95% of dog owners do not regularly brush their dog’s teeth. This could be the primary reason why four out of five dogs over the age of three have periodontitis (gum disease). But just because most people don’t do something does not mean it should be ignored. The oral health of your dog can mean the difference between suffering and a great quality of life over the years. Have you ever wondered how often you should brush your dog’s teeth to avoid a potentially painful future for your pet? Let’s take a closer look.
Paired with a dental cleaning from your vet once a year, establishing an at-home dental care routine for your dog is the best way to give your pup a happy mouth. Getting into the habit of daily brushing is the ideal, but not everyone is willing to set aside 10-15 minutes per day, per pet to get the job done. The fact is, many people live busy lives and have a full schedule just taking care of the daily affairs. Even so, if you can squeeze in the time to help your dog with their oral health needs, they will be thanking you down the road.
Doggy dental problems can cause immense pain and result in costly repairs. Sometimes the damage is permanent if left too long and can only be remediated with surgical intervention. Daily brushing is your first line of defense against the bacterial build up under the gum line that causes all the problems. The more you can remove the bacteria from the tooth surface and outer gums, the less it can proliferate under the gum line.
The first step in brushing a dog’s teeth is getting them prepared for a new experience. Before establishing a brushing routine, give your pup an opportunity to get used to the sensation of someone touching their teeth and gums. For a few days prior to introducing a toothbrush, choose a time to sit your pup down and gently begin massaging their gums. Be encouraging and reward them with a treat for good behavior.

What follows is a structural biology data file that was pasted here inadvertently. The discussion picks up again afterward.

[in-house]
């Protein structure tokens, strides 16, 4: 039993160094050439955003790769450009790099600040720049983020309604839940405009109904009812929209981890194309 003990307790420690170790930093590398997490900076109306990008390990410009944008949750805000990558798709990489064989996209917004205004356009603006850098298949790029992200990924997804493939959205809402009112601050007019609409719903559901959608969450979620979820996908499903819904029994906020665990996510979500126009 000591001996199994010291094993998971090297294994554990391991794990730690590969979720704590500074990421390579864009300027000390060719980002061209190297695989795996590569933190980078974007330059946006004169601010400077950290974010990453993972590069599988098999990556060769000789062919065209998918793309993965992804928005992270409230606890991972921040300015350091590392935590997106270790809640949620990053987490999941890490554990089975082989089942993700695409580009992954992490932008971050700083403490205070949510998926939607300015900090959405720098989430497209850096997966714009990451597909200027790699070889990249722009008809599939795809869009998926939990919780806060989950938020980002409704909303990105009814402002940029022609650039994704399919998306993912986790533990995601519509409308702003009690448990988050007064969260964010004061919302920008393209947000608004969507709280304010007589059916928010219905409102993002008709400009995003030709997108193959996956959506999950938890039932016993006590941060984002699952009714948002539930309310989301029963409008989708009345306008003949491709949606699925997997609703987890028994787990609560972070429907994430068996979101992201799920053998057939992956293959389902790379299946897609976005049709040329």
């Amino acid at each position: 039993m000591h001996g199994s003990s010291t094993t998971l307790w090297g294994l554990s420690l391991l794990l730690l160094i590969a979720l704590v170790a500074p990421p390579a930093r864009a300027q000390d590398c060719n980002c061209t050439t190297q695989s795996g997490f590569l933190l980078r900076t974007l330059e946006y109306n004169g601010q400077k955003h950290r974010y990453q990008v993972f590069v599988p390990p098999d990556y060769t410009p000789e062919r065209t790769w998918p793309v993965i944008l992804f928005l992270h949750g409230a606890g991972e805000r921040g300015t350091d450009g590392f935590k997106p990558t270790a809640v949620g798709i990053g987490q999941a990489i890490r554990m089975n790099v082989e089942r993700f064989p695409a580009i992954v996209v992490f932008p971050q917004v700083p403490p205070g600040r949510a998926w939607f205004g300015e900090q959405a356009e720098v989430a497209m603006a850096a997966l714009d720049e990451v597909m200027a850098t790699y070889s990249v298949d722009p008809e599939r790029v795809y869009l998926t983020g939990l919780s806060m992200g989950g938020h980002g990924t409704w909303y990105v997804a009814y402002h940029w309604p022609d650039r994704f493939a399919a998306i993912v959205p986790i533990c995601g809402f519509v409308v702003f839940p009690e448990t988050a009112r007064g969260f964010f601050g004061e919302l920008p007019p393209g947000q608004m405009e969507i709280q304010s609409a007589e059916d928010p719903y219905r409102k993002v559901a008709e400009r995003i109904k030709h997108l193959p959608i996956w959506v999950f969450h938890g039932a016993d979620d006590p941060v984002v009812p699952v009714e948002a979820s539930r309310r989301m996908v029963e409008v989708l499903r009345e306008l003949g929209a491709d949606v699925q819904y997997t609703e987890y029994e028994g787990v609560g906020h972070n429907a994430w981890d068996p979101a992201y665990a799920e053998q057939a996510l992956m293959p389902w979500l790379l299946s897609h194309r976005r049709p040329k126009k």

After a couple of days, introduce them to the flavor of your chosen doggy toothpaste. If after a few days they do not accept the toothpaste, try another flavor. Once you land on a flavor your pup enjoys as a treat, you’re ready to introduce the toothbrush. Make sure to get a proper dog toothbrush for this task as it makes the process easier for you and your dog.
Add a small amount of toothpaste to the brush and begin brushing by angling the brush 45º and get it right up to the gum line. Gently brush in a circular motion focussing on plaque removal. Be patient. If you don’t get the whole mouth the first few times, that’s entirely okay. Over the course of a couple weeks, you will find that your dog will get used to the process and even come to enjoy it. The personal time with you, the flavor of the toothpaste, and the treats you give after cleaning are all great incentives for brush time.
When it comes to how often you should brush a dog’s teeth, once per day is the ideal. However, any brushing is better than not brushing at all. If you can establish a regular oral health routine that includes daily brushing and yearly professional dental cleanings you will ensure your pup has a healthy and pain-free mouth for many years. If you have any questions, please make sure to reach out to your friendly team of veterinarians. We are here to help you and your pet have a long, happy, and healthy experience together!